Conjoined Twins

Chang and Eng Bunker. Born 1811. Thailand.

 

One might wonder how conjoined twins manage to survive – physiologically, mentally, and emotionally – after surgical separation. While some sets of conjoined twins, for medical reasons, cannot be separated, as in the somewhat famous case of Brittany and Abby Hensel, since 1987 several have been successfully separated. In some cases, conjoined twins, who are old enough to make thoughtful choices, have refused to be separated. Lupita and Carmen Andrade, who were expected to live only three days after they were born, not only defied the odds, but are now living together, literally. Both refused the option to be separated. According to the Deccan Chroniclethe twins say “it would be like cutting them in half.”

The decision to surgically separate conjoined twins is not one to be taken lightly. Inevitably, ethics comes into play. The most urgent question of all: What if one twin must be sacrificed? Do we allow one twin to die to save the other? Which twin’s life matters more? The questions are endless, questions I can’t imagine having to face if I were the parent of conjoined twins.

You might be wondering why I’m writing about conjoined twins, why I’m sharing with you this extremely rare and mind-blowing phenomenon. I’m sharing all this with you because I cared for a set of conjoined twins as a neonatal intensive care nurse. Though decades have passed since I held all *fourteen pounds of sweetness in my arms, fed them, changed their diapers, and held my breath as I waited for the then eight-month-old twins to come out of the hours-long surgery, I’m still awestruck. So what does a writer do with all that awe? Naturally, she writes about it. Which is exactly what I have done in my essay, “After,” published today at Intima, a literary Journal dedicated to promoting the theory and practice of Narrative Medicine. Created in 2010 by graduate students in the Master of Science program in Narrative Medicine at Columbia University, Intima has featured writers in the literary and medical fields from around the world.

Thank you for reading “After,” and feel free to follow-up with thoughts, questions, and, of course, your own awestruck moments.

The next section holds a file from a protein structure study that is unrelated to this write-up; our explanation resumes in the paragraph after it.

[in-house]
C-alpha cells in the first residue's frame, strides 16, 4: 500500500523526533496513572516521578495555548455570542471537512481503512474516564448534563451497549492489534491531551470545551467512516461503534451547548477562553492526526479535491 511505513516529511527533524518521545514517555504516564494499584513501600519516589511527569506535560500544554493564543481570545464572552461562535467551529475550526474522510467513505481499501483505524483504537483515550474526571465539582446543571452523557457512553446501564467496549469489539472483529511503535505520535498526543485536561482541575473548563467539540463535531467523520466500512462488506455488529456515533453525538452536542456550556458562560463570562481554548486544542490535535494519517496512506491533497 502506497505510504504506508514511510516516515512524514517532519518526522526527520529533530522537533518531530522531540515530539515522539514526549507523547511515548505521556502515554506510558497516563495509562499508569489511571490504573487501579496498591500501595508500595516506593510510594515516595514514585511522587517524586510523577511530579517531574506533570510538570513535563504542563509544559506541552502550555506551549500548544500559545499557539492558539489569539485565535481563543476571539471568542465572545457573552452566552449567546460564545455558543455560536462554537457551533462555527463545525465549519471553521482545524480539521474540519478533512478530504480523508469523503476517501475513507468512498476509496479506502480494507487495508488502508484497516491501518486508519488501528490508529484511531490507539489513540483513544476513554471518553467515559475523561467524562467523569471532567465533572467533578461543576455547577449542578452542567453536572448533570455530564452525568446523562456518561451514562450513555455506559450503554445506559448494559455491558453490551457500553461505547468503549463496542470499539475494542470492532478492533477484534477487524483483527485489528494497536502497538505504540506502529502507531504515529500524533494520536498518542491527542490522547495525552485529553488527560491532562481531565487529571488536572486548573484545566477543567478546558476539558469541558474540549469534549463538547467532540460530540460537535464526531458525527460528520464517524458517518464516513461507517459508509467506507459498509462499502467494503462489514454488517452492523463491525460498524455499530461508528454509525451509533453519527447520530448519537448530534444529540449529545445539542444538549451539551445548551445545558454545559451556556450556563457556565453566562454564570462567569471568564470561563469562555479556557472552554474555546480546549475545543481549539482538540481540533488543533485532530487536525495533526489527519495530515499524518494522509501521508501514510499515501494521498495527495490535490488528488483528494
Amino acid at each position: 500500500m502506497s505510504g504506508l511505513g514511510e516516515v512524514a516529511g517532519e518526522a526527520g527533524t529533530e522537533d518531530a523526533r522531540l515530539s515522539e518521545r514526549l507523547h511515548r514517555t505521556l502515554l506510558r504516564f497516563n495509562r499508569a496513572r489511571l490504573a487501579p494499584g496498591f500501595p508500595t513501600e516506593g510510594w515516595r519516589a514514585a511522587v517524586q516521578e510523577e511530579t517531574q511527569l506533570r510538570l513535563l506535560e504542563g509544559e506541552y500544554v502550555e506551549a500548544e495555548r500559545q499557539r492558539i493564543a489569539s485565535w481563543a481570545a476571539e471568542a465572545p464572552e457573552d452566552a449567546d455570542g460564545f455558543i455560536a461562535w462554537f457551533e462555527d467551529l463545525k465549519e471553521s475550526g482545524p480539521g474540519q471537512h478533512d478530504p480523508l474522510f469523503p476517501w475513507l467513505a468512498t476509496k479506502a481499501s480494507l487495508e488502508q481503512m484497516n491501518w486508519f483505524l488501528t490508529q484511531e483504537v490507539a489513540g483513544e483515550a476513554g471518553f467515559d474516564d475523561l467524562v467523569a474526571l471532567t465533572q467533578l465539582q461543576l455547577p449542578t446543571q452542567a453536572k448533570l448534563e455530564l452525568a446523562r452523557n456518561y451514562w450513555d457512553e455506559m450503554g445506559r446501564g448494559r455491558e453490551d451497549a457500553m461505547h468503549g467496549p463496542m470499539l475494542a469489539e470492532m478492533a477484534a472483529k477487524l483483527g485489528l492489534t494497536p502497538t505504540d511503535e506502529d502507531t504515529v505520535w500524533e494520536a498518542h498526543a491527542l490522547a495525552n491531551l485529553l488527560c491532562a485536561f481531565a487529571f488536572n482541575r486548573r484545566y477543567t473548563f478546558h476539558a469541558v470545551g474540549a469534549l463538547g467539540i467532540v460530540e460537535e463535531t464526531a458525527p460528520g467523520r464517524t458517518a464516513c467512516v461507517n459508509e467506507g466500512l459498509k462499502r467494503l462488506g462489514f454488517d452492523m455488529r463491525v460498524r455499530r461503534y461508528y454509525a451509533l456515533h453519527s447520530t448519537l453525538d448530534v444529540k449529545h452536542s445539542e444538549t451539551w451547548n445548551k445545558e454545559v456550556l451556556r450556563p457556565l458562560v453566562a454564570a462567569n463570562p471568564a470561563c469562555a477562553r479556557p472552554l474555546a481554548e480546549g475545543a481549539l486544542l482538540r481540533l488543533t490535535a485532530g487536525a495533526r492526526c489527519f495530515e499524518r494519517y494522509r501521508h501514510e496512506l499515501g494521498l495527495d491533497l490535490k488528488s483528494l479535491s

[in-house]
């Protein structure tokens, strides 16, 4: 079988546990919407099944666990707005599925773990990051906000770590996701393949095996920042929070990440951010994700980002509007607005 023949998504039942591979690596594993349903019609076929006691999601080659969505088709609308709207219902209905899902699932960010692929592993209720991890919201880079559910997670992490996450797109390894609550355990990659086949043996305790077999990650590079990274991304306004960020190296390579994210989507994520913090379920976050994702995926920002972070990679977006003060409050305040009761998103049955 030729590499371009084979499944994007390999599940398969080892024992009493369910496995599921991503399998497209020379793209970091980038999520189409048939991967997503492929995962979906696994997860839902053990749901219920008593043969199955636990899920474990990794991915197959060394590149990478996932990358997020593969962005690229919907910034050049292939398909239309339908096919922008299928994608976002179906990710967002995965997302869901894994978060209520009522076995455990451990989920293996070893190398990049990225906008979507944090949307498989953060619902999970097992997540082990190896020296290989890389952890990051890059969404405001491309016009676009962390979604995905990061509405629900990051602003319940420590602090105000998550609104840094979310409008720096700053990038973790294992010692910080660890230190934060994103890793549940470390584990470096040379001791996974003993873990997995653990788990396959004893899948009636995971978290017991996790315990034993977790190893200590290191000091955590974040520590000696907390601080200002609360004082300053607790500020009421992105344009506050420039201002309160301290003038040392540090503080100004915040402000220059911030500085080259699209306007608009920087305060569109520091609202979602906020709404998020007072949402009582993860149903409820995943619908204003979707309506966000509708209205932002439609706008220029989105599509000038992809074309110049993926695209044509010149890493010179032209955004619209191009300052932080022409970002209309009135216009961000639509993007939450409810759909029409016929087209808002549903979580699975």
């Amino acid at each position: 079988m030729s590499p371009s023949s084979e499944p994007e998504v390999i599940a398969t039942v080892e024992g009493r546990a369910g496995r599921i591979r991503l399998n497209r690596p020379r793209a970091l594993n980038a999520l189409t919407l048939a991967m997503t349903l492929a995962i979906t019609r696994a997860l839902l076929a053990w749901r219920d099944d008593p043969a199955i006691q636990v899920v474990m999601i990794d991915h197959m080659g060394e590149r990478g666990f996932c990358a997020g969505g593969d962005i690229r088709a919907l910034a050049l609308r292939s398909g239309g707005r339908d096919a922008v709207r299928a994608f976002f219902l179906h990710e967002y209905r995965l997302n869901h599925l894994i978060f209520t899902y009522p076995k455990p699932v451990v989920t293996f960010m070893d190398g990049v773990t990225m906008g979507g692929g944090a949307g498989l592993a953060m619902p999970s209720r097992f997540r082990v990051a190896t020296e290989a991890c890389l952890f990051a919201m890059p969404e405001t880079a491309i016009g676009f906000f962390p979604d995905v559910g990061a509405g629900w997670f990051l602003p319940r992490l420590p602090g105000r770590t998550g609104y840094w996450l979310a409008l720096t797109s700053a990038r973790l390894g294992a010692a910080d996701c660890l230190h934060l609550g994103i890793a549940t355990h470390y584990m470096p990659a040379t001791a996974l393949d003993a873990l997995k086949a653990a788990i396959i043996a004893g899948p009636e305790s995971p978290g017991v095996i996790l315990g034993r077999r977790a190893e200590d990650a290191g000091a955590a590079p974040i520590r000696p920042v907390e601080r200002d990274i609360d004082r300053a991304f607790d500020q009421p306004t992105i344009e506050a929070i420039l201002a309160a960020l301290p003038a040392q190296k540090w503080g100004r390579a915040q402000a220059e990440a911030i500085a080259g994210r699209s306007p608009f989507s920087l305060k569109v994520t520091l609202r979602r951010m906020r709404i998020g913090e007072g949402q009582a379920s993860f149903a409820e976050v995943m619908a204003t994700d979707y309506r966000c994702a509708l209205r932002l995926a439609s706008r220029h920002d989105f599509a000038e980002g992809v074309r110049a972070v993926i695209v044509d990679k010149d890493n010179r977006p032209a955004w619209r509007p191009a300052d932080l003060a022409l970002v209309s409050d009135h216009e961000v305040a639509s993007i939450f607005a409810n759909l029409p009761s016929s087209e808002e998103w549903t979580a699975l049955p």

*fourteen pounds is a guesstimate.

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Memoir Dialogue

When writing memoir we’re expected to tell the truth, the whole truth, and nothing but the truth, right? Blanket lying to readers is a definite no-no. For instance, I’ve never been to Abu Dhabi, so I can’t (or should not) write about the year I spent (did not spend) in this major cultural and commercial metropolis on coast of the Persian Gulf. But when writing memoir dialogue, it’s impossible to recall, say, the exact conversation you had with your grandmother just hours before she collapsed from a stroke twenty years ago, or precisely what your mother said to you when she dropped you off at school on your first day of kindergarten.

“We alter our memories just by remembering them,” says McGill University psychologist Alain Brunet. The more we recall a piece of dialogue, or event, the more we change it. So how do memoir writers stay as close to the truth as possible when writing dialogue? In every memoir workshop I’ve attended over the past eight years, that question has been the single, most urgent one asked by my writing peers. Dialogue is the brick-wall writers often fear scaling. It’s the aspect of memoir that can easily drive us to say, “Maybe I shouldn’t write this book after all.”

But, wait, if you’re working on a memoir, and considering giving up on it because you can’t seem to find a way over the dialogue wall, I’m here to spot you on your climb upward. This is what I learned about writing dialogue during a recent memoir retreat led by award winning authors Kate Moses and Elizabeth Cohen:

Unless you were blessed with the opportunity to record or write down every last word of the conversation you had with your grandmother twenty years ago, or happen to have had enough savvy as a kindergartner to crayon what I hope were your mother’s encouraging words, then you might want to try what is called the “subjunctive,” or “suggestive,” mode. In this case, you might preface the dialogue with “something like” or “as if.” You can also use “I imagine,” as in “I imagine my mother said, ‘Sweetie, you’ll be okay, I’ll be right here to pick you up …’”

The other option is to employ “representative” dialogue. For example, you might write, “Whenever I was afraid, my mother would assure me, ‘I’m here for you.’” It’s the word “would” which shows readers that your intention is to capture the sentiment of what your mother actually said. The dialogue does not have to be exact, as long as you convey the intended information: maybe it’s how comforted you felt knowing you could rely on your mother to protect you.

Use these strategies judiciously, though. Relying on them too often makes for an unwieldy narrative.

Another alternative is to announce, “I don’t remember what my mother said to me on my first day of kindergarten. All I know is that I was afraid.” Admitting you don’t remember makes you, the author, more credible.

If you’re looking for a good example of how an author recalls dialogue and scene from childhood, Kate and Elizabeth suggest reading Running with Scissors by Augusten Burroughs.

Good luck!

 

 

 

 

 

 

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